And yes, Neil Diamond (another Russian Jewish musician)'s "America" was an inescapable choice for this topic, and yes, despite its bombast, the song still can get to you sometimes. On The Jazz Singer.
The United States is invaded by aliens, thousands of whom constitute so many acute perils to the health of the body politic. Modernism is of precisely the same heterogeneous alien origin and is imperiling the republic of art in the same way...By the time the cubists came along there was an extensive body of flabby-mindedness ready...These movements have been promoted by types not yet fitted for the first papers in aesthetic naturalization--the makers of true Ellis Island art.
Royal Cortissoz, art critic, 1923.
Arthur Collins' 1920 version of Arthur Swanstrom and Carey Morgan's "The Argentines, The Portuguese and the Greeks" is a novelty song, but it sums up the mood of the era, in which many "native" Americans believed the country was being flooded with too many people from the wrong side of Europe (and anywhere in Asia), culminating in the Immigration Act of 1924.
Augustus Sherman, North African Immigrant, Ellis Island (1910)
"Xenos ime ki iltha tora [Ι am an immigrant and I just came home)" was recorded in 1909 by Kos Hristos, of whom I know nothing. On Sound Documents of Greek History.
The legendary Greek singer Rita Abatsi recorded "M'Ekapses Ameriki" in the mid-'30s. It's the tale of a Greek woman whose fiancee has gone off to America to seek his fortune and has promised he will return, but he never does. Now, she sings, she is old, alone and betrayed. "America, you ruined me, with all your dollars." (Also on Stranded in the USA.)
And Dr. Antonio Menano, from Portugal, offers "the fado of the emigrant," an apology and farewell that many an immigrant likely told the ones they were deserting. "I'll leave you/but that doesn't mean I'm not present any more/only my body leaves/my thoughts will stay here." Recorded in Berlin ca. 1935.
Along with updating Romeo and Juliet, West Side Story is a take on the rapid transformation of New York in the decade after the Second World War, when the Puerto Rican population went from 13,000 in 1945 to nearly 700,000 in 1955. "America," sung by Marilyn Cooper and Chita Rivera, is from the original Broadway cast recording of West Side Story.
Juan Gaytan and Fransisco Cantu were the sons of Mexican immigrants, a guitarist duo who played the Southwest in the '30s and '40s. Their "La Discrimination," recorded around 1950, is a bitter testimony to the brutality inflicted on Tejanos in Texas and other states. "Just think about the discrimination/that we Latins suffer in the fields and towns/We are looked upon as sheep."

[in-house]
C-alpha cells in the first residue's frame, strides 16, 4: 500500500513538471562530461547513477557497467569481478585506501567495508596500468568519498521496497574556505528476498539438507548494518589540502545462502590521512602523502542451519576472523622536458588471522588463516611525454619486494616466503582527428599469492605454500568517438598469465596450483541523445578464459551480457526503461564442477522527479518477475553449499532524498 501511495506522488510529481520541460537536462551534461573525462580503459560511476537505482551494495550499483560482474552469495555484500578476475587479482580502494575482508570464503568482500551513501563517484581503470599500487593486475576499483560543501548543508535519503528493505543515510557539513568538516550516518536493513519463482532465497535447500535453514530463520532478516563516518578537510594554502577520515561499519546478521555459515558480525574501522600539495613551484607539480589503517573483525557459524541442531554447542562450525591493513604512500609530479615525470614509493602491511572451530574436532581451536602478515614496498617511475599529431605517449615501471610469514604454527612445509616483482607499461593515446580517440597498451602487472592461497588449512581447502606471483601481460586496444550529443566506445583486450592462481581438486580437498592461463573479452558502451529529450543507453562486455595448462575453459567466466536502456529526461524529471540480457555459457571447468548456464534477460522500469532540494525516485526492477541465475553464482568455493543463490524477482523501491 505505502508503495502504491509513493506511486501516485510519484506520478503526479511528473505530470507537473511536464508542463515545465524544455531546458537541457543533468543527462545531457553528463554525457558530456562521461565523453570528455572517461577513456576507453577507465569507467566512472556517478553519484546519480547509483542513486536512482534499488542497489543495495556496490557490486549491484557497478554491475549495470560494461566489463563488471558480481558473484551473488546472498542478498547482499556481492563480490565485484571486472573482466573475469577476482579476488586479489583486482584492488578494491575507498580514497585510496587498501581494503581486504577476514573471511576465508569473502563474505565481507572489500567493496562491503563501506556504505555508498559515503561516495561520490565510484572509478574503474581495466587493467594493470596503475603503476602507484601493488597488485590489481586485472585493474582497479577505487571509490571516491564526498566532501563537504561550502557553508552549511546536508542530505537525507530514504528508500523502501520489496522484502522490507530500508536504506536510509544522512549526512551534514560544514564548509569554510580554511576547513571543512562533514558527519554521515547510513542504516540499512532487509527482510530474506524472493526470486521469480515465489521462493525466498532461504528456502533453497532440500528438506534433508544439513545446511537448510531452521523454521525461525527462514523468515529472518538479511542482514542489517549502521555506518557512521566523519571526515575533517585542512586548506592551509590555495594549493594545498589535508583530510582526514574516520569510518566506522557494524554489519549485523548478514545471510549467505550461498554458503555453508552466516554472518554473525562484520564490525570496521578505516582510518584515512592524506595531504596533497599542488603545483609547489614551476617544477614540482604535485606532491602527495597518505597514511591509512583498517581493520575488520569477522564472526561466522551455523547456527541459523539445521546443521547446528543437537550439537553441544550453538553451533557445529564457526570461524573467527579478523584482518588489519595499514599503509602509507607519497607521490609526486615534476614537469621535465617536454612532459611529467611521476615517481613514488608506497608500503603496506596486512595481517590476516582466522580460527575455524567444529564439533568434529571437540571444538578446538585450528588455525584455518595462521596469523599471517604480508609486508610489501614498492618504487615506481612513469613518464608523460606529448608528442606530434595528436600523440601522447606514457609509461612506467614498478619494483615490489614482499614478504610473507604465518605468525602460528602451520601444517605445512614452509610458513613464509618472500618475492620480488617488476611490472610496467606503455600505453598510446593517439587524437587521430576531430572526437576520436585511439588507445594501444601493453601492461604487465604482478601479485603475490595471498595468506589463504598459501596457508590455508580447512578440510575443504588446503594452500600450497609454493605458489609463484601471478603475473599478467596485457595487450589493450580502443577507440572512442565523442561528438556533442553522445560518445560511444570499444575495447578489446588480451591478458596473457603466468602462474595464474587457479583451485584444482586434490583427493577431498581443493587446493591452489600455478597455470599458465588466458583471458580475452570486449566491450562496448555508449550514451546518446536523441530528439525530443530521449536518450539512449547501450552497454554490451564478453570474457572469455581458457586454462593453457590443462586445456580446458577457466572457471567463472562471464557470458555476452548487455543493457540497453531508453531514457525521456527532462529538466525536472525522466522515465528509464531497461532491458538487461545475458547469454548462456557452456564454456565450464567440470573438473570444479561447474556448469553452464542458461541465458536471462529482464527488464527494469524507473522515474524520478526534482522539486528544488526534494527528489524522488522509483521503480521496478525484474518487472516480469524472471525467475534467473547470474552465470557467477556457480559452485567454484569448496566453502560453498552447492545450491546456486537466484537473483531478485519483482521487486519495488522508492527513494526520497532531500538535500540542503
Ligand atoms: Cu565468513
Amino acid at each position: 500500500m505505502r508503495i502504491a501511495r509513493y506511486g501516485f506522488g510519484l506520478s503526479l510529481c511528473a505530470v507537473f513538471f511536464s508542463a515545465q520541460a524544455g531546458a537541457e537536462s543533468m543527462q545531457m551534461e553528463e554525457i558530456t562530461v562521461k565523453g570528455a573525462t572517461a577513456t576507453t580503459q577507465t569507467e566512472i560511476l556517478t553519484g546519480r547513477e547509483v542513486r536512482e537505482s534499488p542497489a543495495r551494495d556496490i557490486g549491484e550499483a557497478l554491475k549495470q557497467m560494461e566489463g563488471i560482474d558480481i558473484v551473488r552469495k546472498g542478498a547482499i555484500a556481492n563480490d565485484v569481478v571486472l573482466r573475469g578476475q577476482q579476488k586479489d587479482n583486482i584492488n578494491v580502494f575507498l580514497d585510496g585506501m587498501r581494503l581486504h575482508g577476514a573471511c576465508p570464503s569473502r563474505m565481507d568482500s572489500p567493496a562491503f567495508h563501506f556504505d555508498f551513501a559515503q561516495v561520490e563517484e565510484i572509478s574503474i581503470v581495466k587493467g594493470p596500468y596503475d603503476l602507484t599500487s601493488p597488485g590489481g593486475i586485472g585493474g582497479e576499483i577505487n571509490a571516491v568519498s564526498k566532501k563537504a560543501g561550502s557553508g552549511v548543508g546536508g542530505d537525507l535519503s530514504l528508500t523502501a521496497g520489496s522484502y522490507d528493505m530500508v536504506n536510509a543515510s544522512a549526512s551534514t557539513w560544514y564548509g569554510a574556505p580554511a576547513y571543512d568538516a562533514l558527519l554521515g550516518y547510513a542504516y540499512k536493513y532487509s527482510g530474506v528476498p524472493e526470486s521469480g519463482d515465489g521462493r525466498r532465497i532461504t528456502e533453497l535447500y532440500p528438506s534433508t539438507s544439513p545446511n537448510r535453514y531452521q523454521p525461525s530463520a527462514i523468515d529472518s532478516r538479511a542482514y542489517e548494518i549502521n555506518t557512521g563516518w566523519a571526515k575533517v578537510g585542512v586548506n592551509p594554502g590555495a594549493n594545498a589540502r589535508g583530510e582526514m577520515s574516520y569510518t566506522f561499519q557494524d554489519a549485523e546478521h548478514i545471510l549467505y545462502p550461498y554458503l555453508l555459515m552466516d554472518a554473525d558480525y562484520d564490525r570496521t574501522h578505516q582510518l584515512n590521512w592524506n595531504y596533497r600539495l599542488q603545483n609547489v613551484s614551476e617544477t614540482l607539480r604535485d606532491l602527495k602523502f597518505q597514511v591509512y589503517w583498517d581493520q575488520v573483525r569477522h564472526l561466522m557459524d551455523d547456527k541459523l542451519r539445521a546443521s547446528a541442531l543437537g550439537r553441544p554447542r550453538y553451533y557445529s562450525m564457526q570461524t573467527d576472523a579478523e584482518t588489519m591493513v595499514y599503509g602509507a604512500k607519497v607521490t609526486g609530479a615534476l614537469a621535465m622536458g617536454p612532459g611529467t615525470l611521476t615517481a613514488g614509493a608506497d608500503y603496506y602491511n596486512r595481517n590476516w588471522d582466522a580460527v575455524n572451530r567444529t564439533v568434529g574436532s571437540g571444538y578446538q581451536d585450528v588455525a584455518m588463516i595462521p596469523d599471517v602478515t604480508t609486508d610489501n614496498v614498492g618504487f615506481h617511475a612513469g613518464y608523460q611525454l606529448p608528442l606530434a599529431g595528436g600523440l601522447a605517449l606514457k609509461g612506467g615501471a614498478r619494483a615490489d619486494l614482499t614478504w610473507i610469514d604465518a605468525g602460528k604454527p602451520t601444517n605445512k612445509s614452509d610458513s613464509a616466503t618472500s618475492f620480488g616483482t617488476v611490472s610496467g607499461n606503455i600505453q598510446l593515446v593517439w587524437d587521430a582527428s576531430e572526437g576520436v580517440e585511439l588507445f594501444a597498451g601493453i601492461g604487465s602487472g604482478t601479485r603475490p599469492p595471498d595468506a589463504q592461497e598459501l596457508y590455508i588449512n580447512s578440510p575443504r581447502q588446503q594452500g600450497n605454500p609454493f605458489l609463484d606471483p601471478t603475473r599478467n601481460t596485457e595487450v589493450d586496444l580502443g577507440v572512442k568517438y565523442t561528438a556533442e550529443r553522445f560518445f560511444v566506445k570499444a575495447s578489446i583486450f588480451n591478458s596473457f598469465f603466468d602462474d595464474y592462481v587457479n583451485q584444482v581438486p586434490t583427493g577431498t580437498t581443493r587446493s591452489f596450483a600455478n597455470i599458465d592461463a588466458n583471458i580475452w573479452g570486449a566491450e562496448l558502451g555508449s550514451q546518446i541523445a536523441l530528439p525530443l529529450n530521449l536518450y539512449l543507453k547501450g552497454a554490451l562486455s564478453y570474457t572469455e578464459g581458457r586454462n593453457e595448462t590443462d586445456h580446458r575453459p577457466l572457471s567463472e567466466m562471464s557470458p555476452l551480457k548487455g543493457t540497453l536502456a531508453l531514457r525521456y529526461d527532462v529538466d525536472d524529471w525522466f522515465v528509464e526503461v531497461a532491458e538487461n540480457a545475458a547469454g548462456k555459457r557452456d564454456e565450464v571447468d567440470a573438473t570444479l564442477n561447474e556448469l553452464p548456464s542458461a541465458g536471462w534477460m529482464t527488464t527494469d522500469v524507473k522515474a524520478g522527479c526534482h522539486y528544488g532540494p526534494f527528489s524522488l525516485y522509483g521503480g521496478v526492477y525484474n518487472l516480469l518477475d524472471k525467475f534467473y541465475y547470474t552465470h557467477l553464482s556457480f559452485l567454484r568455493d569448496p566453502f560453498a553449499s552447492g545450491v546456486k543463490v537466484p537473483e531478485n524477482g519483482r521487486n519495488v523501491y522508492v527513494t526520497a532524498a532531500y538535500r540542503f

Juanito Valderamma, a Spanish flamenco singer, wrote "El Emigrante" in 1949, about the many thousands of Spaniards who fled the country after the Fascists won the civil war. "I wrote it when I saw Spaniards weeping as they fled abroad. I could have called it 'El Exiliado' ['The Exile'] but I'd have been shot," he said later. This version was recorded around 1950; on pretty much any Valderamma compilation available, like this one.
And Woody Guthrie's "Deportee" was written after Guthrie had read about a plane crash in Los Gatos canyon, near Fresno, California, in January 1948. Guthrie was struck by the fact that newspapers and radio didn't mention any passenger names, as the passengers were all illegal Mexican mmigrants being deported (and whose bodies were put in a mass grave), instead simply calling the 28 dead "deportees" while taking pains to name the four native-born crew members also killed.
A decade or so later, a schoolteacher named Martin Hoffman set Guthrie's words to music, and the track was soon performed by Pete Seeger and, later, the Byrds. Gene Clark recorded the version here with Carla Olson in 1987--it was one of Clark's last recordings before his death in 1991. On So Rebellious A Lover.
The Mariel boatlift, 1980
What evil could possibly happen? There were my books: could they be destroyed? My house--could I be dispossessed of it? There were my friends--could I ever lose them? I thought without fear of death, of illness, but not the remotest picture came into my mind of what I was still to live through. That homeless, pursued, hunted, as a refugee I would again have to wander from land to land, across oceans and oceans, that my books would be burned, forbidden, proscribed, that my name would be posted in Germany's like a criminal's and that those friends whose letters and telegrams lay before me on the table would pale if by chance they encountered me.
Stephan Zweig, The World of Yesterday.
Finally, Buffy Sainte-Marie, as a descendant of the First Nations, welcomes all of us recent immigrants. From her out-of-print 1965 record Many a Mile; find on The Best Of Vol. 2.
Next: The Life of Violets.